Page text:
Throughout the whole of that case, in which the right to pass through New York with slaves at the pleasure of the slave owners is maintained, it is nowhere contended that the statute is contrary to the Constitution of New-York; but that the statute and the Constitution of the State are both contrary to the Constitution of the United States.
The State of Virginia, not content with the decision of our own courts upon the right claimed by them, is now engaged in carrying this, the Lemon case, to the Supreme Court of the United States, hoping by a decision there, in accordance with the intimations in the Dred Scott case, to overthrow the Constitution of New-York.
Senator Toombs, of Georgia, has claimed in the Senate, that laws of Connecticut, Maine, Massachusetts, Michigan, New Hampshire, Ohio, Rhode Island, Vermont, and Wisconsin, for the exclusion of slavery, conceded to be warranted by the State Constitutions, are contrary to the Constitution of the United States, and has asked for the enactment of laws by the General Government which shall override the laws of those States and the Constitutions which authorize them.
 ``Policy, humanity, and Christianity, alike forbid the extension of the evils of free society to new people and coming generations.''---Richmond Enquirer, Jan. 22, 1856.
``I am satisfied that the mind of the South has undergone a change to this great extent, that it is now the almost universal belief in the South, not only that the condition of African slavery in their midst, is the best condition to which the African race has ever been subjected, but that it has the effect of ennobling both races, the white and the black.''---Senator Mason, of Virginia.
``I declare again, as I did in reply to the Senator from Wisconsin (Mr. Doolittle,) that, in my opinion, slavery is a great moral, social and political blessing---a blessing to the slave, and a blessing to the master.''---Mr. Brown, in the Senate, March 6, 1860.
``I am a Southern States' Rights man; I am an African slave-trader. I am one of those Southern men who believe that slavery is right---morally, religiously, socially, and politically.'' (Applause.) ***
``I represent the African Slave-trade interests of that section. (Applause.) I am proud of the position I occupy in that respect. I believe the African Slave-trader is a true missionary and a true Christian.'' (Applause.)---Mr. Gaulden, a delegate from First Congressional District of Georgia, in the Charleston Convention, now a supporter of Mr. Douglas.
``Ladies and gentlemen, I would gladly speak again, but you see from the tones of my voice, that I am unable to. This has been a happy, a glorious day. I shall never forget it. There is a charm about this beautiful day, about this sea air, and especially about that peculiar institution of yours---a clam bake. I think you have the advantage, in that respect, of Southerners. For my own part, I have much more fondness for your clams than I have for their niggers. But every man to his taste.''---Hon. Stephen A. Douglas's Address at Rocky Point, R. I., Aug. 2, 1860.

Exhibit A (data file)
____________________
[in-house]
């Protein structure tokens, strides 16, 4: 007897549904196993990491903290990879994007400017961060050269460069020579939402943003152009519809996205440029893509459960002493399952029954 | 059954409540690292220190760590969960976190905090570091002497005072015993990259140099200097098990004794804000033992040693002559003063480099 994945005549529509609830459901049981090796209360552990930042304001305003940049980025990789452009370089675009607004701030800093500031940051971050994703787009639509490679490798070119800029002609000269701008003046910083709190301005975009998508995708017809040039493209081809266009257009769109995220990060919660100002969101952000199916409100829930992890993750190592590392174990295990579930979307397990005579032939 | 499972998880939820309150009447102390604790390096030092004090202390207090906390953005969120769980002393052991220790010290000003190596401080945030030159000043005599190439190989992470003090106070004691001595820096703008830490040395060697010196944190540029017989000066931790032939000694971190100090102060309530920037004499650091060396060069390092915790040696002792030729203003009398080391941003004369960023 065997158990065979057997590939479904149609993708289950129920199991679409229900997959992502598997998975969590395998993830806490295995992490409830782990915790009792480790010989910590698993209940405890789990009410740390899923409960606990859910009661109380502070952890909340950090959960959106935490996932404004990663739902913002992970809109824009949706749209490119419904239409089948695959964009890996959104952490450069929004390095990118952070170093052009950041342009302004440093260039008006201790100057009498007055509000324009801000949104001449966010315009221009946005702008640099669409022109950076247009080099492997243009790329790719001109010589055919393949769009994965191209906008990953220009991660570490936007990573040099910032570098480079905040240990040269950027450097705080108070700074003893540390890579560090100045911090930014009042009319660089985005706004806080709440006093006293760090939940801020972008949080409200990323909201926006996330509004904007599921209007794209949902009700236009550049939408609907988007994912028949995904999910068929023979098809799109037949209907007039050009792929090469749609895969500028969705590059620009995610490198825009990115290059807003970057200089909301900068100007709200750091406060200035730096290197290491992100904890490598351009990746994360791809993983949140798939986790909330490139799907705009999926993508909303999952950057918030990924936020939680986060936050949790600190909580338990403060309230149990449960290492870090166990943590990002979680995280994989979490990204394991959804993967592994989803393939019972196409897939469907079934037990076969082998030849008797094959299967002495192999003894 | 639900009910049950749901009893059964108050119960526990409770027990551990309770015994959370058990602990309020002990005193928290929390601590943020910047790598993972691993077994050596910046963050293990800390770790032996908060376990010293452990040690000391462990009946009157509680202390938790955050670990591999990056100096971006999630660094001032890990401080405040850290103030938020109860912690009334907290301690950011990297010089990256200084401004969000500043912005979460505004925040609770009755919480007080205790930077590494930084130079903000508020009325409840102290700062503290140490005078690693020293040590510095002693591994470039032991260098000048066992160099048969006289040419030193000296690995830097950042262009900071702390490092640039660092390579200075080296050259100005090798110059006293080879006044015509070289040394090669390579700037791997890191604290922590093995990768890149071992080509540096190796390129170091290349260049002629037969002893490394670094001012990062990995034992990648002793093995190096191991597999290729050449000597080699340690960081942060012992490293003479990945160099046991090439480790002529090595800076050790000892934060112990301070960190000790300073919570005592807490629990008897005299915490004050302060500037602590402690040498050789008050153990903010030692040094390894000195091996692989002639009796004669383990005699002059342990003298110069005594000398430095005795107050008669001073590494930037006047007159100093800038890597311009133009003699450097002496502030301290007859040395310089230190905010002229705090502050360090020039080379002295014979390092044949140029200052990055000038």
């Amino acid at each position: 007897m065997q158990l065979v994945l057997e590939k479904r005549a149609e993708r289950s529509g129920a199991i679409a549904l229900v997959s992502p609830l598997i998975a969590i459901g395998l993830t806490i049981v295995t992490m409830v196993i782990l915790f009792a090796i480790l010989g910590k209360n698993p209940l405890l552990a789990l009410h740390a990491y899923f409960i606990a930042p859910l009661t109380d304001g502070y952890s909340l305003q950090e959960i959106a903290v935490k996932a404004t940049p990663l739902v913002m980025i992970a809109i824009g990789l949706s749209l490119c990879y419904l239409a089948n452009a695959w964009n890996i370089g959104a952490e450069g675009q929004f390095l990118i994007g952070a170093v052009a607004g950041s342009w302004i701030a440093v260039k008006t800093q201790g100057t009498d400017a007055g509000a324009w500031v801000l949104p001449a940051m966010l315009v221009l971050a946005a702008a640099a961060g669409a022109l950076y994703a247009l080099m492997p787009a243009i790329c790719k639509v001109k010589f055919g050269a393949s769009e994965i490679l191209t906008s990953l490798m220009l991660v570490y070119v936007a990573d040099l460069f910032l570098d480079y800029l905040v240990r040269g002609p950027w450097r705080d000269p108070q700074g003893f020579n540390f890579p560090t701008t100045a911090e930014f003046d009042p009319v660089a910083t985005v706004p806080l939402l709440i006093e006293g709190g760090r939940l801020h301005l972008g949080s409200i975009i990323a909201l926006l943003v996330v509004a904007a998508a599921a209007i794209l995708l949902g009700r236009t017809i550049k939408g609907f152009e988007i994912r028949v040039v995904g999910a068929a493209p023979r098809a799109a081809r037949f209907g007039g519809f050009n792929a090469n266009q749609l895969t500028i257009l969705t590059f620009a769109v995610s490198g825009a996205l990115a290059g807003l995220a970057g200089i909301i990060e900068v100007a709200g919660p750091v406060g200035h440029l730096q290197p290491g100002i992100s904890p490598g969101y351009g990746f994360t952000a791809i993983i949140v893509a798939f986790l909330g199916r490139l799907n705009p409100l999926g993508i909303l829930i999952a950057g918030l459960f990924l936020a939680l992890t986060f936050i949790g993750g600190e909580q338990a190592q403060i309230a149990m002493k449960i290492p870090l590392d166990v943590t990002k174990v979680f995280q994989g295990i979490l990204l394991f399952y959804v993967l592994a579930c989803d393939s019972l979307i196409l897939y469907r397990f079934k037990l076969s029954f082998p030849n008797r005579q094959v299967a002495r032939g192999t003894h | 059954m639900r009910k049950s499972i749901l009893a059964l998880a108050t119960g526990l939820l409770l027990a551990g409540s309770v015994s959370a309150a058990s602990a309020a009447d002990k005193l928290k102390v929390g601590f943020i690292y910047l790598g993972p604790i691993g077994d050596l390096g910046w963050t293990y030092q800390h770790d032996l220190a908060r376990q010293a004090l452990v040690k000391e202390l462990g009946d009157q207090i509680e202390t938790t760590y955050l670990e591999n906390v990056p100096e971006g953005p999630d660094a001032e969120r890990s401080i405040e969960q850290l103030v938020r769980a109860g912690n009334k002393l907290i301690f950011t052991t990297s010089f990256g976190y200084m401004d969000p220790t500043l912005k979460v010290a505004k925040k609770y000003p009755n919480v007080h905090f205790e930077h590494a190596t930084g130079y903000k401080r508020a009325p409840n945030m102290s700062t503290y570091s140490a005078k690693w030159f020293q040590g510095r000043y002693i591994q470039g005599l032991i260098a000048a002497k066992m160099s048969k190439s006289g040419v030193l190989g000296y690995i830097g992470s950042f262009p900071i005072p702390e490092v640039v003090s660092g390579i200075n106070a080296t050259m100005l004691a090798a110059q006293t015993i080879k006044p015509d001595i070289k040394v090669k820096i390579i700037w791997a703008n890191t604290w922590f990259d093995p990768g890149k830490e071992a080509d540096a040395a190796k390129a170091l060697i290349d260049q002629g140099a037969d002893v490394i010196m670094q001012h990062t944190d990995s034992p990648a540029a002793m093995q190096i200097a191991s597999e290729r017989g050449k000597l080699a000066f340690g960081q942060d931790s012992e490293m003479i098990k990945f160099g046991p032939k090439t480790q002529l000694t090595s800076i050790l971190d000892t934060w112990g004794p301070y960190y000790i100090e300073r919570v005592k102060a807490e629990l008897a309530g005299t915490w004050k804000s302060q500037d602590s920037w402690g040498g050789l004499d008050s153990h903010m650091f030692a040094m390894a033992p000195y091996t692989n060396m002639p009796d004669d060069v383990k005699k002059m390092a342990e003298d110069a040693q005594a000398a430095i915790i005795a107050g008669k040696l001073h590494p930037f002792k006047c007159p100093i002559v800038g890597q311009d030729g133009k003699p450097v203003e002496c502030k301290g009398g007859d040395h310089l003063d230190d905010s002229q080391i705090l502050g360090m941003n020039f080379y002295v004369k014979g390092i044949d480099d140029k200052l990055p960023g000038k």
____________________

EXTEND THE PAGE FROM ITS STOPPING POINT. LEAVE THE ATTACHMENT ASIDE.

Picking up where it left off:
It is interesting to observe how two profoundly logical minds, though holding extreme, opposite views, have deduced this common conclusion. Says Mr. O'Conor, the eminent leader of the New-York Bar, and the counsel for the State of Virginia in the Lemon case, in his speech at Cooper Institute, December 19th, 1859:---
``That is the point to which this great argument must come---Is negro slavery unjust? If it is unjust, it violates that first rule of human conduct---`Render to every man his due.' If it is unjust, it violates the law of God which says, `Love thy neighbor as thyself,' for that requires that we should perpetrate no injustice. Gentlemen, if it could be maintained that negro slavery was unjust, perhaps I might be prepared---perhaps we all ought to be prepared---to go with that distinguished man to whom allusion is frequently made, and say, `There is a higher law which compels us to trample beneath our feet the Constitution established by our fathers, with all the blessings it secures to their children.' But I insist---and that is the argument which we must meet, and on which we must come to a conclusion that shall govern our actions in the future selection of representatives in the Congress of the United States---I insist that negro slavery is not unjust.''